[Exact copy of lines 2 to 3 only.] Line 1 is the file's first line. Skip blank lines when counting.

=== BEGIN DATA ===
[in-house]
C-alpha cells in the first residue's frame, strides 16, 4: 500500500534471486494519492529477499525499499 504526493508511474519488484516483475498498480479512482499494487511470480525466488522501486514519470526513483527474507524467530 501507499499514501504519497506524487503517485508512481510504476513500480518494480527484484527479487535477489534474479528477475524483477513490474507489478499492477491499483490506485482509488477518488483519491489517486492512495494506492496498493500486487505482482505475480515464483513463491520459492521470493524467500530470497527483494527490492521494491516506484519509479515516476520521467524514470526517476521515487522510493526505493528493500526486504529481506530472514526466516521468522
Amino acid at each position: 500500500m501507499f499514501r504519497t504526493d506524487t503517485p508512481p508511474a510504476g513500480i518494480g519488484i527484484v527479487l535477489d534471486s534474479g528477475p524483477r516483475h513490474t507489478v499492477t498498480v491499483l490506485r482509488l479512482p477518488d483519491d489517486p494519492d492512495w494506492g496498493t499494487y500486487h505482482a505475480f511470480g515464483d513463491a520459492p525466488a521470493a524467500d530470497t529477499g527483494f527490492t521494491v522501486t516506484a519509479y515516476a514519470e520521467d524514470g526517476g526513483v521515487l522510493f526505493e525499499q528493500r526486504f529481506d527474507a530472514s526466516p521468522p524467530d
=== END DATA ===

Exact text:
C-alpha cells in the first residue's frame, strides 16, 4: 500500500534471486494519492529477499525499499 504526493508511474519488484516483475498498480479512482499494487511470480525466488522501486514519470526513483527474507524467530 501507499499514501504519497506524487503517485508512481510504476513500480518494480527484484527479487535477489534474479528477475524483477513490474507489478499492477491499483490506485482509488477518488483519491489517486492512495494506492496498493500486487505482482505475480515464483513463491520459492521470493524467500530470497527483494527490492521494491516506484519509479515516476520521467524514470526517476521515487522510493526505493528493500526486504529481506530472514526466516521468522
Amino acid at each position: 500500500m501507499f499514501r504519497t504526493d506524487t503517485p508512481p508511474a510504476g513500480i518494480g519488484i527484484v527479487l535477489d534471486s534474479g528477475p524483477r516483475h513490474t507489478v499492477t498498480v491499483l490506485r482509488l479512482p477518488d483519491d489517486p494519492d492512495w494506492g496498493t499494487y500486487h505482482a505475480f511470480g515464483d513463491a520459492p525466488a521470493a524467500d530470497t529477499g527483494f527490492t521494491v522501486t516506484a519509479y515516476a514519470e520521467d524514470g526517476g526513483v521515487l522510493f526505493e525499499q528493500r526486504f529481506d527474507a530472514s526466516p521468522p524467530d